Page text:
Twenty five years ago, Tony Blair announced the new Labour criminal justice policy: ‘tough on crime, tough on the causes of crime’. It was a classic piece of triangulation that included the competing punitive and liberal approaches to dealing with crime and offenders that have long characterised criminal justice reform.
Despite a plethora of reforms and changes to the justice system over the last quarter of a century by successive governments, the system is arguably neither ‘tough on crime’ nor on its ‘causes’. That is the conclusion of the first part of a Crest research project funded by the Hadley Trust looking at our current system of punishment and rehabilitation, analysing each component of the system and the extent to which it meets its objectives.
Recorded crime vs Prison population in England and Wales 1990 – 2017:
Our justice system is facing very different challenges to twenty five years ago. Crime is more harmful, offenders are more prolific and there is less money available.
But unlike other public services, the justice system has failed to adapt to these emerging challenges. Despite decades of change, many of the assumptions underpinning how justice is delivered have remained unchanged, resulting in too little punishment in the community and too little rehabilitation in prison. As our report sets out, failures remain across the system:
- Low level offending is tolerated, rather than challenged;
- Punishment within the community is virtually non-existent – meaning prisons are over-utilised;
- Prisons and probation are over-stretched and lack the levers to address the social causes of crime, meaning rehabilitation is neglected.
Insufficient reforms, based on outdated assumptions about how to change offenders’ behaviour, underpin these failures through the ‘offender journey’ by:
- Prioritising processes over relationships
- Treating offenders as a homogeneous, rather than diverse group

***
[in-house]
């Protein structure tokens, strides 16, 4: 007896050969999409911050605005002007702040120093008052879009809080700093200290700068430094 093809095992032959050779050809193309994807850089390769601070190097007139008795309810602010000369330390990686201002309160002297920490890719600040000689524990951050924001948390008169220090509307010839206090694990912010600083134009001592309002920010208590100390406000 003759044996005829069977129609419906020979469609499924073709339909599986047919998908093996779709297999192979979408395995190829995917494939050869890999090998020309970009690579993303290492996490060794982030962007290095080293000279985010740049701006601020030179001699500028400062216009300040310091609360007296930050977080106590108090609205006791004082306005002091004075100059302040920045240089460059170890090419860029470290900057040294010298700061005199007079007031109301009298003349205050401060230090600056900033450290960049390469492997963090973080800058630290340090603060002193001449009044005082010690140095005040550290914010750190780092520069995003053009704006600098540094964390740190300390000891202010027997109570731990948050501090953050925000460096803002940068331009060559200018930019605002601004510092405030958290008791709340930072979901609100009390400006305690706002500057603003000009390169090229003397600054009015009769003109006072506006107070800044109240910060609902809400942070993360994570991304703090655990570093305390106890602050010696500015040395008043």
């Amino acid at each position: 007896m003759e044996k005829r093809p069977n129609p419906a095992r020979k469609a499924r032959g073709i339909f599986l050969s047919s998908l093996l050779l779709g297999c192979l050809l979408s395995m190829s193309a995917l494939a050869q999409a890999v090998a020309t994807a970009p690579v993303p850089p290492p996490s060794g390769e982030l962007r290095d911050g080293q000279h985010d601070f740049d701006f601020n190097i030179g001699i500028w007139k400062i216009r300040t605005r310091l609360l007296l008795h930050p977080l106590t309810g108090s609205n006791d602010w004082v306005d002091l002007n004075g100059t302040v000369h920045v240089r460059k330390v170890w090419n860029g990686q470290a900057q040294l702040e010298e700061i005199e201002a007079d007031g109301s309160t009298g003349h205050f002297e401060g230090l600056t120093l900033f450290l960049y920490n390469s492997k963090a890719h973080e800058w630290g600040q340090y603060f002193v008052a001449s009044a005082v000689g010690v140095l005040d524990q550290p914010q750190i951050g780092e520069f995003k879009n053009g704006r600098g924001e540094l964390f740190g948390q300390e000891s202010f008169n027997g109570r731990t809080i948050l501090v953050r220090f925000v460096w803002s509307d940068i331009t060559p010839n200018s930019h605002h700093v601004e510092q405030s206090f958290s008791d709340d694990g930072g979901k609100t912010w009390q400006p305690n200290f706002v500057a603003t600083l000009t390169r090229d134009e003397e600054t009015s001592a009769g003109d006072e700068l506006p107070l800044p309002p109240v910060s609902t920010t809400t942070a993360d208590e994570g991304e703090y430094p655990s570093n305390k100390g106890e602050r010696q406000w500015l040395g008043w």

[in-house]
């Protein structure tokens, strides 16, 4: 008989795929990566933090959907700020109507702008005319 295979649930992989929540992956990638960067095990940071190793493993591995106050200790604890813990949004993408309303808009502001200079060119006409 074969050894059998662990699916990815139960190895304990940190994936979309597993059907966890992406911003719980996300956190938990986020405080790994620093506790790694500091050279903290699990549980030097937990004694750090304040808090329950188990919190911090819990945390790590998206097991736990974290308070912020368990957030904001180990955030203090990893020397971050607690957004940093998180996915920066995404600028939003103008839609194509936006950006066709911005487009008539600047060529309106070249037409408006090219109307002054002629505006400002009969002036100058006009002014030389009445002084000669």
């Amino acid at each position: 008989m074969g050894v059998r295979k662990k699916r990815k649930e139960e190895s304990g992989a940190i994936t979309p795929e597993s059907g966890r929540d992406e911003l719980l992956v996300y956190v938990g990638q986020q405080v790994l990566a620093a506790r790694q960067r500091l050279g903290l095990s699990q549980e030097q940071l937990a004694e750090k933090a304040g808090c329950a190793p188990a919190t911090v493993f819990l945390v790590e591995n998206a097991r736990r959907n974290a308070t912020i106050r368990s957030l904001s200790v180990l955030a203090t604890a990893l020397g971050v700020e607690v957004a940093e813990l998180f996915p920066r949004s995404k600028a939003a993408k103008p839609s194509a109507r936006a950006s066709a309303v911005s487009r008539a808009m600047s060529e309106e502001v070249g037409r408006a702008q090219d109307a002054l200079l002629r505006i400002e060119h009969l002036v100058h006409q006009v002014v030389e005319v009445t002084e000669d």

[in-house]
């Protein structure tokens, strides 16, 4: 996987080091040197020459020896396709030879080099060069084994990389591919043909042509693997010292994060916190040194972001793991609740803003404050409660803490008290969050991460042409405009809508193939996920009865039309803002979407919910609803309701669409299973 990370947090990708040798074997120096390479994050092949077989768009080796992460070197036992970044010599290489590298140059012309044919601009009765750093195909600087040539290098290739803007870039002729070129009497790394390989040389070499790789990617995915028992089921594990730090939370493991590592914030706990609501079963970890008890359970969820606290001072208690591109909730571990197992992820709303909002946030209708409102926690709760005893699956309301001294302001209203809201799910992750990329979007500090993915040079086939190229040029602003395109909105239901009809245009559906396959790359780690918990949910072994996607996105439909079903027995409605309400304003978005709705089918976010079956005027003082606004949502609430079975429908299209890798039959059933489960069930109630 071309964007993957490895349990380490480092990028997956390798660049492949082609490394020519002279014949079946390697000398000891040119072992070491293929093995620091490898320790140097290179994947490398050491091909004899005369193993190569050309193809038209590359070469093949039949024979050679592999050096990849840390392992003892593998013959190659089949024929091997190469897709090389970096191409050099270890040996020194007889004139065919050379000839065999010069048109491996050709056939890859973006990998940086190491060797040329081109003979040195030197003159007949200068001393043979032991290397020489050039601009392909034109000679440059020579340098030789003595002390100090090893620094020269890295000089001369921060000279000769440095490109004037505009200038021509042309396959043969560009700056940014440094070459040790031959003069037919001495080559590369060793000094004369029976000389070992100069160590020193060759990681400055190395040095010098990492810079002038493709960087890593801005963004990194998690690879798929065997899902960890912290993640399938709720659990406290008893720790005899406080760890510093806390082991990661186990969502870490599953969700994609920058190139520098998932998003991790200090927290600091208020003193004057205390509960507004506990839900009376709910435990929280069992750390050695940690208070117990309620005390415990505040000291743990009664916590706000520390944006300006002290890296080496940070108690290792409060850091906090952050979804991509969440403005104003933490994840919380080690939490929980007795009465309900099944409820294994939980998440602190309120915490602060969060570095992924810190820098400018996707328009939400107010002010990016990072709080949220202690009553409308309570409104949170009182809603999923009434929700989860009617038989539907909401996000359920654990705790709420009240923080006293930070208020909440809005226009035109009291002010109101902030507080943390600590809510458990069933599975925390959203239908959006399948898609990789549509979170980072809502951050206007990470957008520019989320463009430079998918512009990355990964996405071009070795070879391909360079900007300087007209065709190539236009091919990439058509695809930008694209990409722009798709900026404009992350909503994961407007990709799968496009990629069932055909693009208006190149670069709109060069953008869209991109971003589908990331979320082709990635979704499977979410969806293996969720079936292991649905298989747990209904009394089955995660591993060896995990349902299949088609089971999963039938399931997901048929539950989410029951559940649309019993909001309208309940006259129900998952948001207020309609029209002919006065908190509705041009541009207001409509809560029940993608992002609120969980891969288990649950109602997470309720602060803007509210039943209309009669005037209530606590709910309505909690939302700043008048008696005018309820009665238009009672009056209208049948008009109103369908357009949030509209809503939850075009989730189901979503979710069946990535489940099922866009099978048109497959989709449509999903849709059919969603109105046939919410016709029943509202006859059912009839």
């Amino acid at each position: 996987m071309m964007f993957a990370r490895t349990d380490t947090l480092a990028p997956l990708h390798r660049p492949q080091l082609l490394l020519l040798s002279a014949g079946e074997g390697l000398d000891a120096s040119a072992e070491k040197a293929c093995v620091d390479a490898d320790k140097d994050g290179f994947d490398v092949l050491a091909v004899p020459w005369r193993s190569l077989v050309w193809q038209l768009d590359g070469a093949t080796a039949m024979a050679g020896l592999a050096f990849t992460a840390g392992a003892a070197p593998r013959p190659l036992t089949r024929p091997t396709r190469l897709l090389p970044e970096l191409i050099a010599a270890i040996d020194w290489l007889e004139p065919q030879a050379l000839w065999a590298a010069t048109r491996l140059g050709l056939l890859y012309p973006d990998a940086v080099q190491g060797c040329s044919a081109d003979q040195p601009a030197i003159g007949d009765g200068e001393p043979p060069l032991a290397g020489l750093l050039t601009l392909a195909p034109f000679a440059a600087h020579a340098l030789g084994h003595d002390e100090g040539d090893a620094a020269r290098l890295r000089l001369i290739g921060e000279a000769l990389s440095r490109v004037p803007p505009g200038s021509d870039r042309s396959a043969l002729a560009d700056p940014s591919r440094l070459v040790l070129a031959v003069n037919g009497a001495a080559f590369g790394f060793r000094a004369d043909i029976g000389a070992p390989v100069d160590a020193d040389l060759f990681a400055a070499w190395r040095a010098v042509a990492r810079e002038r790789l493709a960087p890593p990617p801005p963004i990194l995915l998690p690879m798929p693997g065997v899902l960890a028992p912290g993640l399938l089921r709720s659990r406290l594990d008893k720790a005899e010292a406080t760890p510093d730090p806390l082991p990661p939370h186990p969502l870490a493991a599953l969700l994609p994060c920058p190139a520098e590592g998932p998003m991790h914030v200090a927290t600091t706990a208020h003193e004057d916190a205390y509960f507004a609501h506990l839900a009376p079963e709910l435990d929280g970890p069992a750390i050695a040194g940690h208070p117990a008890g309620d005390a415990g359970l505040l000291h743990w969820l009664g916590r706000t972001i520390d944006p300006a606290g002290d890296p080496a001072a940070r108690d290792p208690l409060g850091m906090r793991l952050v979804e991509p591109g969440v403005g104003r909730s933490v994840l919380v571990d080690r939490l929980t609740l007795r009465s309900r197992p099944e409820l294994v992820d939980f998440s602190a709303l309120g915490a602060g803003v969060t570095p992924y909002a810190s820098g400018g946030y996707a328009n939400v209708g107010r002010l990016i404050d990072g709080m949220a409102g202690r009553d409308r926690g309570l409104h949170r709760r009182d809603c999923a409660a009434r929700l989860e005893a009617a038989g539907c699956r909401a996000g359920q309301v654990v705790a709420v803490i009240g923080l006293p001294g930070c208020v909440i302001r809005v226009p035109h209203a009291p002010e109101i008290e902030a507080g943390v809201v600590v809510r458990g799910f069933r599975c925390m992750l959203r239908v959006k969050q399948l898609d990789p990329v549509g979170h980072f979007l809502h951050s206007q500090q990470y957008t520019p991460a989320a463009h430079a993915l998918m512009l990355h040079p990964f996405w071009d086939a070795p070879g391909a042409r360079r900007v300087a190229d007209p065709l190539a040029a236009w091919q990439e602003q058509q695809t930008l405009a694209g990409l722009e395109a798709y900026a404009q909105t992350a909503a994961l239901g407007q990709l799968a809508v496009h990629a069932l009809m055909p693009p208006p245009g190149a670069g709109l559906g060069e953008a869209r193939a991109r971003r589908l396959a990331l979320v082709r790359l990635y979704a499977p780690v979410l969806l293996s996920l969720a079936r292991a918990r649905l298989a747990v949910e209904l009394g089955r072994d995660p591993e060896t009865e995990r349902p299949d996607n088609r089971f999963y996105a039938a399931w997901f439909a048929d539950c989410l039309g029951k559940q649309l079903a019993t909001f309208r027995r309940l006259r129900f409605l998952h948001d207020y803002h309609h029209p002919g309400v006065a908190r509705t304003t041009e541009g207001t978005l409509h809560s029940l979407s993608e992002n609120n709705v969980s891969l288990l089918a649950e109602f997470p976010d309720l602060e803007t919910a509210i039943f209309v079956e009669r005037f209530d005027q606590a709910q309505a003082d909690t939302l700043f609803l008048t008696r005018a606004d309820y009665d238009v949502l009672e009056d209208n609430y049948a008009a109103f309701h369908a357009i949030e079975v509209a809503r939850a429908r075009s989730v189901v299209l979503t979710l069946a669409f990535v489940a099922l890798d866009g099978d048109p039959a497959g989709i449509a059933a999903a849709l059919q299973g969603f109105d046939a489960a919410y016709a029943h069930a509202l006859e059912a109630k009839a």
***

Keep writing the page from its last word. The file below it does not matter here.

- Favouring the ‘rolling out’ of off-the-shelf solutions over innovation
- Failing to address root causes
The criminal justice system has given up on transforming lives, in favour of processing people through the system.
This is the interim report for this piece of work. The stale debate between those in favour of a more liberal/welfare-oriented justice system (focused on rehabilitation) and those in favour of a more punitive system (emphasising punishment) that has characterised justice for decades needs rethinking. Our current system delivers neither. A lack of credible community alternatives means prison remains the only ‘real’ punishment. And although prisons and probation are accountable for rehabilitation, they lack the levers to do the job properly.
We need a new model for justice, which balances punishment and rehabilitation. The solution is not to prioritise punishment or rehabilitation – but to combine both. Over the coming months our aim is to systematically re-think the entire purpose of the system, and design a system fit for the modern challenges we face.
Our principles going forward are:
- Devolving power to shift money upstream
- Integrating services
- Deepening relationships
Watch this space for the final report later this year.
Read our interim report:
Also read our focus piece:
Harvey Redgrave is Managing Director at Crest Advisory. Prior to joining Crest, Harvey spent four years advising on home affairs policy for the Labour Party and was a deputy director at the Prime Minister’s Strategy Unit.
Head of Strategy and Insight
Sarah Kincaid is Head of Strategy and Insight at Crest Advisory. Sarah is a highly experienced policy professional, with 20 years of experience working in Whitehall, arms-length bodies and the voluntary sector.
Sophie du Mont
Strategy and Delivery Analyst
Sophie du Mont is Strategy and Insight Manager at Crest Advisory. She analyses and evaluates statistics and existing policies affecting the criminal justice system.
Communications & Policy Analyst
Niall Blake-Knox is a Communications and Policy Analyst at Crest Advisory. Before joining Crest he completed a Masters Degree in Conflict Resolution and Governance from the University of Amsterdam.
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